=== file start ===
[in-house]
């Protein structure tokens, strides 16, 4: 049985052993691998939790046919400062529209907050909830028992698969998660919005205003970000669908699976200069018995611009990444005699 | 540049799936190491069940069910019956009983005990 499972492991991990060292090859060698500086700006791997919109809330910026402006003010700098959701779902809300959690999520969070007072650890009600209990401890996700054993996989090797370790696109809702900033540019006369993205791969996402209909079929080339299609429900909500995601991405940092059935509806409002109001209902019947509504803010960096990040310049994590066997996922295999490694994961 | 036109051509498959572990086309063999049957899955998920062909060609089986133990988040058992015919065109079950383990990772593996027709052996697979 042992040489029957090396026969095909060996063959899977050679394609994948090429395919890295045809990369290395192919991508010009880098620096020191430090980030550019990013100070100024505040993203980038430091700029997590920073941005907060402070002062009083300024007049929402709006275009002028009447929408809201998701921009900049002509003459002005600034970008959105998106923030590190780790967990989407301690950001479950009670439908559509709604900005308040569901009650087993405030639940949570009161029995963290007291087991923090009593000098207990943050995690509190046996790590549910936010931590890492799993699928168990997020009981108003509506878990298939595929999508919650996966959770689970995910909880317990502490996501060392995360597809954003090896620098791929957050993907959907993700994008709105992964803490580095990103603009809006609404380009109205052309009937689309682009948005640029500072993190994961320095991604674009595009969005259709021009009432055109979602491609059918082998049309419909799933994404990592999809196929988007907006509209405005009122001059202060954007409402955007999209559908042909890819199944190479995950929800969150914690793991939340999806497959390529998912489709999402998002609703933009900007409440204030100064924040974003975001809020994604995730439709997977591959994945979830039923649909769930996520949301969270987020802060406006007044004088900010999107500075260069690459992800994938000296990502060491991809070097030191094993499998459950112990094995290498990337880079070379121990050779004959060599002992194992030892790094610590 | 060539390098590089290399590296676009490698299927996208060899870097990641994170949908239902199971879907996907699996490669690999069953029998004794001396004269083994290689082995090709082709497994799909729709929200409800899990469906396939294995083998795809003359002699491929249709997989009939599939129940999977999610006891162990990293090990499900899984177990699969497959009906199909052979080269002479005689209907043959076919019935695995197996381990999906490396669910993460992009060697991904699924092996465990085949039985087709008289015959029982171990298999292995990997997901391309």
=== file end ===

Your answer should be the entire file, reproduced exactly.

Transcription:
[in-house]
């Protein structure tokens, strides 16, 4: 049985052993691998939790046919400062529209907050909830028992698969998660919005205003970000669908699976200069018995611009990444005699 | 540049799936190491069940069910019956009983005990 499972492991991990060292090859060698500086700006791997919109809330910026402006003010700098959701779902809300959690999520969070007072650890009600209990401890996700054993996989090797370790696109809702900033540019006369993205791969996402209909079929080339299609429900909500995601991405940092059935509806409002109001209902019947509504803010960096990040310049994590066997996922295999490694994961 | 036109051509498959572990086309063999049957899955998920062909060609089986133990988040058992015919065109079950383990990772593996027709052996697979 042992040489029957090396026969095909060996063959899977050679394609994948090429395919890295045809990369290395192919991508010009880098620096020191430090980030550019990013100070100024505040993203980038430091700029997590920073941005907060402070002062009083300024007049929402709006275009002028009447929408809201998701921009900049002509003459002005600034970008959105998106923030590190780790967990989407301690950001479950009670439908559509709604900005308040569901009650087993405030639940949570009161029995963290007291087991923090009593000098207990943050995690509190046996790590549910936010931590890492799993699928168990997020009981108003509506878990298939595929999508919650996966959770689970995910909880317990502490996501060392995360597809954003090896620098791929957050993907959907993700994008709105992964803490580095990103603009809006609404380009109205052309009937689309682009948005640029500072993190994961320095991604674009595009969005259709021009009432055109979602491609059918082998049309419909799933994404990592999809196929988007907006509209405005009122001059202060954007409402955007999209559908042909890819199944190479995950929800969150914690793991939340999806497959390529998912489709999402998002609703933009900007409440204030100064924040974003975001809020994604995730439709997977591959994945979830039923649909769930996520949301969270987020802060406006007044004088900010999107500075260069690459992800994938000296990502060491991809070097030191094993499998459950112990094995290498990337880079070379121990050779004959060599002992194992030892790094610590 | 060539390098590089290399590296676009490698299927996208060899870097990641994170949908239902199971879907996907699996490669690999069953029998004794001396004269083994290689082995090709082709497994799909729709929200409800899990469906396939294995083998795809003359002699491929249709997989009939599939129940999977999610006891162990990293090990499900899984177990699969497959009906199909052979080269002479005689209907043959076919019935695995197996381990999906490396669910993460992009060697991904699924092996465990085949039985087709008289015959029982171990298999292995990997997901391309």